Tiny pieces of plastic is contained in most bottled water drunk from around the world.
The alarming discovery was revealed in a new study of some of the world’s most popular bottled water brands.
The analysis found more than 90 per cent of bottled water contained tiny pieces of plastic.
The World Health Organisation (WHO) has announced a review into the potential risks of plastic in drinking water in the wake of the analysis.
A previous study also found high levels of microplastics in tap water.
The microscopic plastic particles, which come from sources including cosmetics, clothing and industrial processes, were detected in almost all of the bottles of water tested by researchers at the University of East Anglia.
Thought to be the largest study of its kind, scientists examined more than 250 bottles of water from 11 different brands from around the world and found “almost all were contaminated to some degree”.
Dr Andrew Mayes, who led the study, said: “We are becoming increasingly aware of microplastics in the environment and their potentially harmful effects, but their prevalence in other areas has been much less studied.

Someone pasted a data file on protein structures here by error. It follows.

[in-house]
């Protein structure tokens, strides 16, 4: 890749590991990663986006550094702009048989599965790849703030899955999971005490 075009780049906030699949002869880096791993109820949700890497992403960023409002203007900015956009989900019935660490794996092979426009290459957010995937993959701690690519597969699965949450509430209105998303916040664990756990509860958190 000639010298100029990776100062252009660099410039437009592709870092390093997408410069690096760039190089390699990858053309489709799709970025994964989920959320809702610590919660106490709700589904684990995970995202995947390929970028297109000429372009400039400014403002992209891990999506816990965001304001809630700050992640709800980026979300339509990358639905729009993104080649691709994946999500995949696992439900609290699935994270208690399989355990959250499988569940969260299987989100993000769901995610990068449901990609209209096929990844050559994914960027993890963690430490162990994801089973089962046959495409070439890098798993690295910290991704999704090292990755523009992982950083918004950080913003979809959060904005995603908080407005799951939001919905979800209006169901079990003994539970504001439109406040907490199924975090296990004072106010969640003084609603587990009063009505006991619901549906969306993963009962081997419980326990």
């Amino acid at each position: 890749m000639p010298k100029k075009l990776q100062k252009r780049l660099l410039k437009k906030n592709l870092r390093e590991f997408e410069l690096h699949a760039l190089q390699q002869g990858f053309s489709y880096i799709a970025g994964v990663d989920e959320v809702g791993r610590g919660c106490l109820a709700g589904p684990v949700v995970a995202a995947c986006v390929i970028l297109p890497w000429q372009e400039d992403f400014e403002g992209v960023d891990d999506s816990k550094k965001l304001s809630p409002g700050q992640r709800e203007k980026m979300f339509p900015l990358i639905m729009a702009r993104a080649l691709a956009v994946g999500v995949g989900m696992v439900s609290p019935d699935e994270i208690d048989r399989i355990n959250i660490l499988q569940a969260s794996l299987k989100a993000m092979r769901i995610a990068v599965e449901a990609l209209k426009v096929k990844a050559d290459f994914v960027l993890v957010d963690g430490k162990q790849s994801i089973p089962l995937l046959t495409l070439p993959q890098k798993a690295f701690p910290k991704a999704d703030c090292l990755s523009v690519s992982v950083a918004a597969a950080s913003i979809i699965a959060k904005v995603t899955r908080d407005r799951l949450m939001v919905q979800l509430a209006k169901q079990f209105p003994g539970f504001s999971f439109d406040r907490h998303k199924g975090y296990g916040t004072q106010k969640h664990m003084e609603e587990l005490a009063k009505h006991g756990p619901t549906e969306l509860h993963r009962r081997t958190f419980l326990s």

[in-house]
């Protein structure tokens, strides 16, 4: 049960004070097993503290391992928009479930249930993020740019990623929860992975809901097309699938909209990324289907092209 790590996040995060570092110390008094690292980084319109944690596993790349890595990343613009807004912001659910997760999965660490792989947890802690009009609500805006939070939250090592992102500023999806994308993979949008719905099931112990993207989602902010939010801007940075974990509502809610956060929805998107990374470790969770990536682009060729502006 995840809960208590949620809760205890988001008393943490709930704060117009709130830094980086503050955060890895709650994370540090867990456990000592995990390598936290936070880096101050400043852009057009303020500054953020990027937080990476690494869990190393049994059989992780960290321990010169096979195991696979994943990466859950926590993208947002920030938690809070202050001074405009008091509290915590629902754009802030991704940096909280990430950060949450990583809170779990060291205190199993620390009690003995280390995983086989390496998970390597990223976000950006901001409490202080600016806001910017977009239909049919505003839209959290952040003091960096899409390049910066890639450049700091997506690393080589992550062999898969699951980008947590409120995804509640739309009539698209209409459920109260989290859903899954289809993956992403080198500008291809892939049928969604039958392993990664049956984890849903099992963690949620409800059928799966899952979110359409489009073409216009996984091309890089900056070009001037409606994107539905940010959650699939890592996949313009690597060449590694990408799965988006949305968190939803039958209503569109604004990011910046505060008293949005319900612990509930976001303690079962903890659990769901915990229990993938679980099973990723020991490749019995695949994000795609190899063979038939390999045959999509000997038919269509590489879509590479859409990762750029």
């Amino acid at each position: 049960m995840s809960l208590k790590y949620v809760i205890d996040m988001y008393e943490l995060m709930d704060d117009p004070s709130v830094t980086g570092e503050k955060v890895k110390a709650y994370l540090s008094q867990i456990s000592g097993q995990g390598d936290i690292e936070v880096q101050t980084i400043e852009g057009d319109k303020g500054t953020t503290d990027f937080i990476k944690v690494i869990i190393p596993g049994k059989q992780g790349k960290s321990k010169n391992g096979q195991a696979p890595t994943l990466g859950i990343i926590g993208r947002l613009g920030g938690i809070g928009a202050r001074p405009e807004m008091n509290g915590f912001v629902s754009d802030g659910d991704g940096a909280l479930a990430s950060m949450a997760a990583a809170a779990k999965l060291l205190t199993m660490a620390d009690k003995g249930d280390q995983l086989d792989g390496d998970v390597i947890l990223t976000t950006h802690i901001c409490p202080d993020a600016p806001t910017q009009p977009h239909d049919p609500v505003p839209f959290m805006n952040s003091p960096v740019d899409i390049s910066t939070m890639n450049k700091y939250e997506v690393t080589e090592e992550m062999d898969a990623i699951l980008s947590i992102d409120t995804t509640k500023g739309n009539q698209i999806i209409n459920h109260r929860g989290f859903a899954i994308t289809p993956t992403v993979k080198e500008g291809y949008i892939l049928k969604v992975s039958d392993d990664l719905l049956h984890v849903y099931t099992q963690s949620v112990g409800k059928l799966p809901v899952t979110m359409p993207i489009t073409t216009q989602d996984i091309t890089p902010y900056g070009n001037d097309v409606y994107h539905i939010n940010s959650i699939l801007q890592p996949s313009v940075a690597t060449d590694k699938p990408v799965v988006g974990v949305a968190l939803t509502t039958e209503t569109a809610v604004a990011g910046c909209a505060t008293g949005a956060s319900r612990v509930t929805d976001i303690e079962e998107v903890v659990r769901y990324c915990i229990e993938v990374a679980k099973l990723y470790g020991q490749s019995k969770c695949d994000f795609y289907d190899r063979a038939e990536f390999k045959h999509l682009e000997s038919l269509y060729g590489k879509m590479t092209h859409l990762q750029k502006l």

“They have been reported in tap water, beer and many other foods, but I think that people will be surprised that almost all bottled water appears to be contaminated too.”
Dr Mayes and his team pioneered a new method of detecting the tiny bits of plastic that can be ingested and accumulate in the body.
He said conventional methods would have been hugely time consuming and prohibitively expensive, although the new technique uses dye to rapidly screen for the particles.
The study is published in the journal Scientific Reports.